The upcoming iPhone 7 is at the center of Apple's rumor mill, and tech watchers are in a frenzy trying to pinpoint the new features we'll see when the smartphone makes its debut.
Despite the fact that little is known about the iPhone 7, it's generating far more excitement than the iPhone 6s did in the United States and China. Customers around the world are planning to hold off on buying their new iPhones until the next model is released.
The anticipation has fueled widespread and varied rumors about how the iPhone will look and operate. Some whispers claim Apple will eliminate the standard headphone jack; others say it won't. A few reports have described the inclusion of a Smart Connector; some disagree.
[More iPhone 7 rumors: Better camera, quadraphonic speakers]
As with all rumors, it's difficult to say with certainty which reports are rooted in fact and which are simply fabricated. However, sometimes we'll get lucky and a person close to the matter will provide some insight. Gary Dickerson, CEO of Applied Materials, is one such source.
One of the many rumors surrounding the iPhone 7 claims it will have a brighter high-definition display. An April report in the Korea Herald noted Apple and Samsung may be partnering to bring organic light-emitting diode (OLED) displays, manufactured by Samsung, onto the iPhone.
High-definition OLED displays are thinner and use less battery power than LCD displays. However, they are more difficult to manufacture.
A new update indicates it's likely we will see OLED displays in the iPhone being developed for next year. Applied Materials is one of several businesses contributing to the inclusion of an OLED display in the 2017 iPhone model, Bloomberg reported.
The company, which is the largest to create machinery for screen manufacturing, claimed this division generated $700 million in orders in the second quarter. Normally, it brings in that much in one year.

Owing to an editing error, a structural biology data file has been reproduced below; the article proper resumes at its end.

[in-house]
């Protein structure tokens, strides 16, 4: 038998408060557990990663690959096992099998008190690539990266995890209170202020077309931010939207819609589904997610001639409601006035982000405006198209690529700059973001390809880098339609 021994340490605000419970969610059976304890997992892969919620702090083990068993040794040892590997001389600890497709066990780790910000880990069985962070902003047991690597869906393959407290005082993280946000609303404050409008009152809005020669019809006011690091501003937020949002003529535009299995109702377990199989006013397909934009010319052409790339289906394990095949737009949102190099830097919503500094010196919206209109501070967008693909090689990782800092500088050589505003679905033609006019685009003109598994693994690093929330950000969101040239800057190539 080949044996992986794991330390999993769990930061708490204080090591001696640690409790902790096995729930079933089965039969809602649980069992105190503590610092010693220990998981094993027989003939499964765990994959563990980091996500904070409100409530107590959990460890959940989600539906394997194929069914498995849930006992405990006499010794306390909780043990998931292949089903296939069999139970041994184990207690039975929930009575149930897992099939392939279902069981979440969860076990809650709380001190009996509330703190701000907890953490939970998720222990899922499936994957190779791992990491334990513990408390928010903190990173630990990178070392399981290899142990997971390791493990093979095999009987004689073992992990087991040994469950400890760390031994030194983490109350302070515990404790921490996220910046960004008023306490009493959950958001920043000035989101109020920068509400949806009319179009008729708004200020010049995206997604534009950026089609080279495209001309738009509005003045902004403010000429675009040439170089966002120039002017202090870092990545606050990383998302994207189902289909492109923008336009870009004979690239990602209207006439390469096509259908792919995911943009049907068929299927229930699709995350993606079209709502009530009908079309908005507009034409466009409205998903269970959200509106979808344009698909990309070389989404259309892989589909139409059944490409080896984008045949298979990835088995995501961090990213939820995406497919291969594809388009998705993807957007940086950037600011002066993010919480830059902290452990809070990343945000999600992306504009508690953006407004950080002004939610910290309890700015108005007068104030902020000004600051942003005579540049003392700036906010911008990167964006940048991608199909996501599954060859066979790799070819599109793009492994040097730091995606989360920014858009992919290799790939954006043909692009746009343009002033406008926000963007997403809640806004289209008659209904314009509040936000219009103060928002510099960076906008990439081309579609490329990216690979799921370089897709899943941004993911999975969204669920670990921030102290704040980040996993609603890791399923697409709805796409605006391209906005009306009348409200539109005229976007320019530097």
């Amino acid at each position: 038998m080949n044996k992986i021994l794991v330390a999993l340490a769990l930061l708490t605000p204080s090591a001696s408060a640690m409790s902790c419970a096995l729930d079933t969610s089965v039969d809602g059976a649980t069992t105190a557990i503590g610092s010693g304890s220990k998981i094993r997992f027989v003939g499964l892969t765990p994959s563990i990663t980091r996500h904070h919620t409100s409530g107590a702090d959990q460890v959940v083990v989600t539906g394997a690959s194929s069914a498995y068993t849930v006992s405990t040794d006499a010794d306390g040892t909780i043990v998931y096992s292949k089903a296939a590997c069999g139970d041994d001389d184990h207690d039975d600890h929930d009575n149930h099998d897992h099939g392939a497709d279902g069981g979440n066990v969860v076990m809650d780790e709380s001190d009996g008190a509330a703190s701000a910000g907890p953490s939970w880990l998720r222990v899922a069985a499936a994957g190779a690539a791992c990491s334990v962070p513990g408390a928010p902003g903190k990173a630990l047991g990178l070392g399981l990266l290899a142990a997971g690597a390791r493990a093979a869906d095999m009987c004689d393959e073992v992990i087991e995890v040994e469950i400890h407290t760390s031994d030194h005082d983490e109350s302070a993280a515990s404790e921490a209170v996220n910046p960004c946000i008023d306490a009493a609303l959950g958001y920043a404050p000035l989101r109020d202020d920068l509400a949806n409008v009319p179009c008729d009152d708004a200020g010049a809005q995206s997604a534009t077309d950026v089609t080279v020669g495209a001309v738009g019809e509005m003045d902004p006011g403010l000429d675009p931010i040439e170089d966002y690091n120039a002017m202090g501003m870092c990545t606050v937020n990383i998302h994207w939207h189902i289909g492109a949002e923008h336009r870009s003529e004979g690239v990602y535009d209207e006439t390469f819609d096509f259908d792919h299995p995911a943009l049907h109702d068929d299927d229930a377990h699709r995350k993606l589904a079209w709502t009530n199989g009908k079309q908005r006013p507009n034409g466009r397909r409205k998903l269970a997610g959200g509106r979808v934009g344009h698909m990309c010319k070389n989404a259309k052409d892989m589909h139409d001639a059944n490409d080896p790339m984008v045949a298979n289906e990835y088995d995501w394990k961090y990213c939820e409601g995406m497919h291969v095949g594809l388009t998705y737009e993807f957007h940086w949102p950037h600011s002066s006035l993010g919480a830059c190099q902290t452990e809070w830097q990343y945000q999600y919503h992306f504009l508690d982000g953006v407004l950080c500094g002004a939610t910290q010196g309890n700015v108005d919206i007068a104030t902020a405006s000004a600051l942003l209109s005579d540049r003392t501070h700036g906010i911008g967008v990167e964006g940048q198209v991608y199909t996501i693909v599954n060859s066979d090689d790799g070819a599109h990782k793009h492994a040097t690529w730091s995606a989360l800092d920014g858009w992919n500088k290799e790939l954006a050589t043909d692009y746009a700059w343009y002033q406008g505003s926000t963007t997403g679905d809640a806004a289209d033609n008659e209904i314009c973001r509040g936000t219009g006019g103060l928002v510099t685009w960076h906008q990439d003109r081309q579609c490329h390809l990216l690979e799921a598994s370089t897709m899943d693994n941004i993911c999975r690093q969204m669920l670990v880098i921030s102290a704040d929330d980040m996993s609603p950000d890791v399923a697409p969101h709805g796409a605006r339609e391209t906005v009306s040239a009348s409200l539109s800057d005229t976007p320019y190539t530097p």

"It's not a peak or one-time event," said CEO Dickerson. "This is going to be sustainable growth. We all know who is the leader in terms of mobile products."
Dickerson's comments are a strong indication Apple is behind the orders. The mobile giant is the biggest customer for suppliers Samsung, LG, and Sharp Corp., all of which have recently claimed increased spending on new display tech, Bloomberg reported.
Given the orders are happening now, we will likely have to wait until late in 2017 to see the new screens debut on the iPhone. Applied Materials noted it can take up to nine months to build and install machinery.
This update reaffirms the idea that the iPhone being released later in 2016 will have a few minor fixes but not much to get excited about. Industry analysts warn iPhone fans to reserve their enthusiasm for Apple's 2017 model, which Barclays' Mark Moskowitz acknowledged may have an OLED display, among other features.
"The jump could showcase major form factor changes, including OLED, no home button, and wireless charging," said Moskowitz in a research note to investors, as reported by Fortune. "In our view, these potential changes could drive a mega cycle."
Apple is under pressure to turn sales around with its new iPhone model. In its most recent financial report, the company announced the first iPhone sales decline since the smartphone was first released.